If I read some of the articles availalbe right our share of the pie is dictated by the local organizations efforts. Have your "act" (no pun intended) together and you should get more monies to invest into the town than is taken from residents.

I think for some people, or at least me, a major determining factor on the vote, is...what are you ready to spend CPA funds on?
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Re: Community Preservation Act
Post on Sat Mar 28, 2009 9:11 am  terrybohax
I got the impression that this fund would have to grow over several years before we could actually do, build, buy or improve something in Seekonk. Did others get that impression?
Re: Community Preservation Act
Post on Sat Mar 28, 2009 9:52 am  seek2mend
Terry, another concern that was brought up at the fincomm meeting was that according to Chapter 44b, section 11:

"A city or town that accepts sections 3 to 7, inclusive, may issue, from time to time, general obligation bonds or notes in anticipation of revenues to be raised pursuant to section 3, the proceeds of which shall be deposited in the Community Preservation Fund."

My interpretation is this fund could put us on the hook for several years.

As for Daves interest in knowing the goals, no one from the group endorsing the CPA can answer that. If passed, a bylaw must be created that will determine the number of members and then appointments will be made based on that bylaw. This yet to be formed committee will make recommendations at TM, where the final decision will be made. Hopefully, someone will correct me if I am wrong.
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Re: Community Preservation Act
Post on Wed Apr 01, 2009 8:55 pm  mkreyssig
I think that sums it up seek
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A nine member CPA committee?
Post on Wed Apr 15, 2009 8:25 pm  terrybohax
Did anyone else catch the Monday eve. Selectmen's meeting? I caught the latter part of it. I think they decided on a 9 member CPA Committee. I do hope they select a good FRESH variety of people who will represent not only land conservation but historic building preservation and the other options for the fund.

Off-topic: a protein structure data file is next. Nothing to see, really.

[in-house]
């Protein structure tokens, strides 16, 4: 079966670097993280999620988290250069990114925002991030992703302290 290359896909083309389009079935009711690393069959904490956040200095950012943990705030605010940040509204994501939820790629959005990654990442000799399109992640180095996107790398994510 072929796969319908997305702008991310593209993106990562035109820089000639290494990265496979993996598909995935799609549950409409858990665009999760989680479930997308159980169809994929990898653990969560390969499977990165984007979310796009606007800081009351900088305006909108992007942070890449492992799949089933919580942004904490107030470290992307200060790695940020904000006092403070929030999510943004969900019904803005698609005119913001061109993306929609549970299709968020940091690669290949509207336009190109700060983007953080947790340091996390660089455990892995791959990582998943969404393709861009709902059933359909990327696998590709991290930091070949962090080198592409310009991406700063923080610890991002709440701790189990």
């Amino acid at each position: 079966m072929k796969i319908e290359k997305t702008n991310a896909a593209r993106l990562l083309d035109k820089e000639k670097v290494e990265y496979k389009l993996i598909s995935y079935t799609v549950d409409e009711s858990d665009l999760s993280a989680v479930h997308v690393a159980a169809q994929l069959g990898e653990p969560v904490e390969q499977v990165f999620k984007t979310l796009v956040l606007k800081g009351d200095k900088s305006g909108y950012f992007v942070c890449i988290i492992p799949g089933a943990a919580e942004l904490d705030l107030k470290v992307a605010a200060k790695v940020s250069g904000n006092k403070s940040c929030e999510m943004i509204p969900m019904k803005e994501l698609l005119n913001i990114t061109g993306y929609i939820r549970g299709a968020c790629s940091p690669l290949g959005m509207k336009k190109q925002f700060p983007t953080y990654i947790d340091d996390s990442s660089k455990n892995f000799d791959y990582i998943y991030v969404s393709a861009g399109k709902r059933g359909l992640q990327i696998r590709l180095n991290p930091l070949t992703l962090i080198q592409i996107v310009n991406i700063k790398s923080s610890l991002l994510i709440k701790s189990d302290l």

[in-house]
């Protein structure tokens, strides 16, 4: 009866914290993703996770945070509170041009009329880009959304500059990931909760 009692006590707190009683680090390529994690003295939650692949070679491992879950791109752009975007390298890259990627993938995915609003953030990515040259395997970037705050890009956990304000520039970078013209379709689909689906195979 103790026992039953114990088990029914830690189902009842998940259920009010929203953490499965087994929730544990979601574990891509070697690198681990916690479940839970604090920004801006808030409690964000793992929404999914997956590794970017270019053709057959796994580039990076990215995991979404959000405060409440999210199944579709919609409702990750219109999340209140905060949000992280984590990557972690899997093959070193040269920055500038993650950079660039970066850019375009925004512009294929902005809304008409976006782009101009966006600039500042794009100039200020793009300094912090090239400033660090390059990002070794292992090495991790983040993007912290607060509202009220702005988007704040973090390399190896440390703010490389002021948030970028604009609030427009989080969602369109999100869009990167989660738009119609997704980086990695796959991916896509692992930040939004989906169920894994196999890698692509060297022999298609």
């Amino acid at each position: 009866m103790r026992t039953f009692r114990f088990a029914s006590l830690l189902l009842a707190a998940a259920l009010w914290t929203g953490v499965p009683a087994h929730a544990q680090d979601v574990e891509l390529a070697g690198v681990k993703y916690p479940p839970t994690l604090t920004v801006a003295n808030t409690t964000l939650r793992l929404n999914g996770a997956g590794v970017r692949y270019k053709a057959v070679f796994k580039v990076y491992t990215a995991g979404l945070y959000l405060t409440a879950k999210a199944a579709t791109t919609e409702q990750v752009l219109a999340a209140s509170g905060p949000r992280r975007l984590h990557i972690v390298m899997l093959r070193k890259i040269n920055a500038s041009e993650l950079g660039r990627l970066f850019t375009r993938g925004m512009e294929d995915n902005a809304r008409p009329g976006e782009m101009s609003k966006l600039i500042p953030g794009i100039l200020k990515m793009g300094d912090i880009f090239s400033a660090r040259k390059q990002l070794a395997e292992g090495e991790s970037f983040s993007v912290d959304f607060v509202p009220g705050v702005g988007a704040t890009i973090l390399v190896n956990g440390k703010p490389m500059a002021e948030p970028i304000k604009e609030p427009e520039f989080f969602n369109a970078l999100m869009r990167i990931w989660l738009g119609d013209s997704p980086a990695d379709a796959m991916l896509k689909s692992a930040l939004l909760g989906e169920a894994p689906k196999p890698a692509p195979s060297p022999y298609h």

Mr. McLintock seemed interested in the committee and spoke in favor of having 9 members. Excuse me for being a little cynical..... but I can't help but wonder if that will be his next 'cause celebre' to latch onto, after he leaves the School Committee.
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Re: Community Preservation Act
Post on Thu Apr 16, 2009 11:16 pm  terrybohax
Mr. Brady and Mr. Richardson were wondering on their cable show whether the CPA sur-tax would have to be billed on a separate tax bill and would be paid separately, or would be incorporated on the current property tax bill.
I just wanted to say that in another Southeastern MA town, the CPA is broken out as a separate entry on the existing property tax bill but only one check is needed to pay the total.
I hope Seekonk can provide the same accounting so we don't have double printing and mailing costs for the CPA surtax and property tax.
Re: Community Preservation Act
Post on Fri Apr 17, 2009 6:27 am  seek2mend
At first thought, Terry, I would agree with you. But if you listened to the fincomm meeting Tuesday, Tony made a strong argument that it should be a seperate bill. I guess it could be mailed with one of the quarterly property tax bills.

The point I think he was trying to make was that it might be a strong reminder of the cost of staying home on election day.

As Tony mentioned, there are many residents who never look at their bill because the bank collects the taxes and then pays the town.

I have to agree with Tony. The voter needs a wake up call. But given the direction the BOS has taken regarding polling places, I think they prefer the voter's to remain comotous.
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Re: Community Preservation Act
Post on Fri Apr 17, 2009 5:53 pm  terrybohax
I rarely catch the FinComm meetings. I guess it's OK to bill the CPA separately - I just don't want to see extra printing, mailing and check processing costs incurred by the town to collect money for the CPA who will not reimburse the town. But the town will most likely have to set up a new billing and collection system for the CPA, won't they? What happens if one does not pay their CPA tax?
Just posing some questions - food for thought... Question
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Re: Community Preservation Act
Post on Fri Apr 17, 2009 8:29 pm  mkreyssig
terrybohax wrote:
I rarely catch the FinComm meetings. I guess it's OK to bill the CPA separately - I just don't want to see extra printing, mailing and check processing costs incurred by the town to collect money for the CPA who will not reimburse the town. But the town will most likely have to set up a new billing and collection system for the CPA, won't they? What happens if one does not pay their CPA tax?
Just posing some questions - food for thought... Question


That's actually been suggested....I don't know....
Re: Community Preservation Act